How do electoral outcomes change when the perception of ballot secrecy falters? We answer this question in the context of Italy, where voters are assigned to polling stations according to their address and candidates know how many votes they receive in each polling station. When the number of voters per polling station (voter density) is low, this jeopardises the secrecy of voting and gives politicians an instrument to tightly monitor people. Exploiting variation in voter density across cities and over time, combined with rich data on the results of local elections across all Italian municipalities between 1989 and 2015, we estimate the effect of voter density on electoral competition. We find that when voter density is lower (and secrecy is at greater risk), politicians who are already in office (and can wield stronger retaliatory power) are more likely to retain their post. The analysis addresses the potential endogeneity of voter density. The results are stronger in regions with lower social capital and worse institutions.

Your vote is (no) secret! How low voter density hurts anonymity and biases elections in Italy / Caselli, Mauro; Falco, Paolo. - In: EUROPEAN JOURNAL OF POLITICAL ECONOMY. - ISSN 0176-2680. - 75:(2022), pp. 102191.1-102191.13. [10.1016/j.ejpoleco.2022.102191]

Your vote is (no) secret! How low voter density hurts anonymity and biases elections in Italy

Caselli, Mauro
Primo
;
2022-01-01

Abstract

How do electoral outcomes change when the perception of ballot secrecy falters? We answer this question in the context of Italy, where voters are assigned to polling stations according to their address and candidates know how many votes they receive in each polling station. When the number of voters per polling station (voter density) is low, this jeopardises the secrecy of voting and gives politicians an instrument to tightly monitor people. Exploiting variation in voter density across cities and over time, combined with rich data on the results of local elections across all Italian municipalities between 1989 and 2015, we estimate the effect of voter density on electoral competition. We find that when voter density is lower (and secrecy is at greater risk), politicians who are already in office (and can wield stronger retaliatory power) are more likely to retain their post. The analysis addresses the potential endogeneity of voter density. The results are stronger in regions with lower social capital and worse institutions.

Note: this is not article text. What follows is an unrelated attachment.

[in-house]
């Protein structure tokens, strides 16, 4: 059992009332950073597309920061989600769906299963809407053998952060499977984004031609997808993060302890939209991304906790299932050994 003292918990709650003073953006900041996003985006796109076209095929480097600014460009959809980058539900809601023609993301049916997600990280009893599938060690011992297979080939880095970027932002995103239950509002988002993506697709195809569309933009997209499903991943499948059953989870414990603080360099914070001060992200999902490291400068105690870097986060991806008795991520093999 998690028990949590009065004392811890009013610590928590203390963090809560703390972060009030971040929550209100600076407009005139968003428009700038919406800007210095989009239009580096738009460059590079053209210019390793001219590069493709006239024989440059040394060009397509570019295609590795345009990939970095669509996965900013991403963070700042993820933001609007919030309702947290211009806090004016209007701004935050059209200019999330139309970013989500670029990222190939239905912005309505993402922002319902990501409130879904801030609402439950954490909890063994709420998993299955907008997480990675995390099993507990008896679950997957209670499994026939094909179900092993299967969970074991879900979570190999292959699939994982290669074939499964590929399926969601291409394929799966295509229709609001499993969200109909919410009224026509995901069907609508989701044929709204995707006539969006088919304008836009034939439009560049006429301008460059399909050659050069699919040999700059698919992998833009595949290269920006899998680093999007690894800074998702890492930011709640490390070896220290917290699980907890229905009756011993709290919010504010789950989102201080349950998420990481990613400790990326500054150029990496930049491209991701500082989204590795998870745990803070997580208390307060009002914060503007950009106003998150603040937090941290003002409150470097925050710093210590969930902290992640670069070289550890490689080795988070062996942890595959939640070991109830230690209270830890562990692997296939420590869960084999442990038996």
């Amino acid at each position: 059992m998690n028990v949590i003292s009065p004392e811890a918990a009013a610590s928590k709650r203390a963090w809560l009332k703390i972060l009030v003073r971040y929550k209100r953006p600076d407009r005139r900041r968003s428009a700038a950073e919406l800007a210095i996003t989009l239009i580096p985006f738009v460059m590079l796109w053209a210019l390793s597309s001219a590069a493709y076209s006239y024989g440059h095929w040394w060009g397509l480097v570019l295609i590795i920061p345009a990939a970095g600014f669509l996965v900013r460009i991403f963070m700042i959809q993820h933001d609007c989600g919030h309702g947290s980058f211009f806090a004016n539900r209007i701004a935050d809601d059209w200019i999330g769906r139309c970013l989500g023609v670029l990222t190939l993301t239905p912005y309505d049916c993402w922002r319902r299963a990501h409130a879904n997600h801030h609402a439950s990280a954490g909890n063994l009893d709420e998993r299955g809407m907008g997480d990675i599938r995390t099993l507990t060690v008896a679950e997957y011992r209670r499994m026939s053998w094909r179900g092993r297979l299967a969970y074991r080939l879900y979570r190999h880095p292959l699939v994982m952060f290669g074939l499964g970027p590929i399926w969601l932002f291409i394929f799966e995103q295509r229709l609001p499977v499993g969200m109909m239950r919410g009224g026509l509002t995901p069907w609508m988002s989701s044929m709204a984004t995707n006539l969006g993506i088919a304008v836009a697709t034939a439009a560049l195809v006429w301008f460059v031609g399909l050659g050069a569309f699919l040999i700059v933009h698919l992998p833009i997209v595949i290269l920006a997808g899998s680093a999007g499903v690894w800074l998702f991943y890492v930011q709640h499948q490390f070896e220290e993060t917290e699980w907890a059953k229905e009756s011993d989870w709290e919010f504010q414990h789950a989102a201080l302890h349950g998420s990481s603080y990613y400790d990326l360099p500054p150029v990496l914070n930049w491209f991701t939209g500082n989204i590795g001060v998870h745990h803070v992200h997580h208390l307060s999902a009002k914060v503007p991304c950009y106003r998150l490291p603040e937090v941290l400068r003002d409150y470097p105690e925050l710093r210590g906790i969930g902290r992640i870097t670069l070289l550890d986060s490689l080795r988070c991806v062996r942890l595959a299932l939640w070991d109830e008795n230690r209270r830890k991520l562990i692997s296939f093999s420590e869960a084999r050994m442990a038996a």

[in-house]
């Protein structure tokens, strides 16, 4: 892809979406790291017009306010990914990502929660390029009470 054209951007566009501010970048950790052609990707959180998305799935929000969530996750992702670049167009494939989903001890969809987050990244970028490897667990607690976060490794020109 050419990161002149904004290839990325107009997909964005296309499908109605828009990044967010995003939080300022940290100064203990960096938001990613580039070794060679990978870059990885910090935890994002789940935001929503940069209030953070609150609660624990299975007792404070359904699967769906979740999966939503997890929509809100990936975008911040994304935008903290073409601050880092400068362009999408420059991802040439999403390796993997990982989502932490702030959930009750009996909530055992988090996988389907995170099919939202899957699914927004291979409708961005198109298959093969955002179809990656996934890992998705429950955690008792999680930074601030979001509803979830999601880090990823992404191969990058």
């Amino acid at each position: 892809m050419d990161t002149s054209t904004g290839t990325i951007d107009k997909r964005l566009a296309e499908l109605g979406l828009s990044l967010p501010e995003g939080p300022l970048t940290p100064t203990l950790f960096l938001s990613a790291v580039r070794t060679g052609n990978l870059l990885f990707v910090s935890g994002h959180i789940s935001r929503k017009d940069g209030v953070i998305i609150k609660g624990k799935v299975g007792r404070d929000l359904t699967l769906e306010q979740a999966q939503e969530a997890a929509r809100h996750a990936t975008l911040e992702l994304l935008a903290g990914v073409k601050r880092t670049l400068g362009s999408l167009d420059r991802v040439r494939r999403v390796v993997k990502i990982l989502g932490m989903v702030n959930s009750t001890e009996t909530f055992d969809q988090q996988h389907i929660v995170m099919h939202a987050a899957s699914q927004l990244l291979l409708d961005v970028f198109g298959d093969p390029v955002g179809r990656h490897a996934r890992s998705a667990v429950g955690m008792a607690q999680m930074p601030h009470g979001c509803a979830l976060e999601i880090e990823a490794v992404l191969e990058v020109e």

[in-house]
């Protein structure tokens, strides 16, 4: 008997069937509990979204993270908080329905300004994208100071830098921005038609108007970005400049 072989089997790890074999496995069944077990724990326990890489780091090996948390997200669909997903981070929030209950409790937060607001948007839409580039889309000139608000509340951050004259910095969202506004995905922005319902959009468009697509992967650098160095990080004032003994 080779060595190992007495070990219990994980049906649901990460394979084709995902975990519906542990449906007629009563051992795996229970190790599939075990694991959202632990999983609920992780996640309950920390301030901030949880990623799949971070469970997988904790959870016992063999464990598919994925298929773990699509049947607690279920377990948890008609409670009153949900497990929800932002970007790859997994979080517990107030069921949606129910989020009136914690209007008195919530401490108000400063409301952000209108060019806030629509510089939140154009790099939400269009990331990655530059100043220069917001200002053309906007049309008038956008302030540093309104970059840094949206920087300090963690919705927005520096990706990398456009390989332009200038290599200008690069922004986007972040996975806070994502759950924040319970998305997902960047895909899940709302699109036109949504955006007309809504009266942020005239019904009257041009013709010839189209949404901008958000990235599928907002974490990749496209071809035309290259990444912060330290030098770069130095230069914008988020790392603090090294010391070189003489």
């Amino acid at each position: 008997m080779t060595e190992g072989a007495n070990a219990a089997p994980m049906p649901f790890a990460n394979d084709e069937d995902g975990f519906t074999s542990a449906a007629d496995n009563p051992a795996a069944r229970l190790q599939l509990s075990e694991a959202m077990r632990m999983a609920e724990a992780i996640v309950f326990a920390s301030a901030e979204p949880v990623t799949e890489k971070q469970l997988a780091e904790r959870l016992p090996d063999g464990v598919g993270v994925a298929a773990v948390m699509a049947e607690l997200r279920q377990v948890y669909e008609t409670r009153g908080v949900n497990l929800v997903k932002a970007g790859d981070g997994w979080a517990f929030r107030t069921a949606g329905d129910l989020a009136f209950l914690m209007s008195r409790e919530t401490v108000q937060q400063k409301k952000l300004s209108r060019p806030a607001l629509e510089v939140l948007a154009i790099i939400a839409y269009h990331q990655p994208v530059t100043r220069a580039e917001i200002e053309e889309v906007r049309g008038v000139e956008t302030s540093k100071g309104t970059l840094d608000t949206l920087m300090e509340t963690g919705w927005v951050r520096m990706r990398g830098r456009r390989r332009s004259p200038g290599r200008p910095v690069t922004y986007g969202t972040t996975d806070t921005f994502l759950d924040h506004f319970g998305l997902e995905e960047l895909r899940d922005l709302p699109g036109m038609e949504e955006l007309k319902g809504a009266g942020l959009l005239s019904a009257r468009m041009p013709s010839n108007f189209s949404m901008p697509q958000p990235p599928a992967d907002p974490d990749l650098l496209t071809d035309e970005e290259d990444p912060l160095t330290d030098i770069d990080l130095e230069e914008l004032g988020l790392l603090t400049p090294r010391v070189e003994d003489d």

2022
Caselli, Mauro; Falco, Paolo
Your vote is (no) secret! How low voter density hurts anonymity and biases elections in Italy / Caselli, Mauro; Falco, Paolo. - In: EUROPEAN JOURNAL OF POLITICAL ECONOMY. - ISSN 0176-2680. - 75:(2022), pp. 102191.1-102191.13. [10.1016/j.ejpoleco.2022.102191]
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Utilizza questo identificativo per citare o creare un link a questo documento: https://hdl.handle.net/11572/334375
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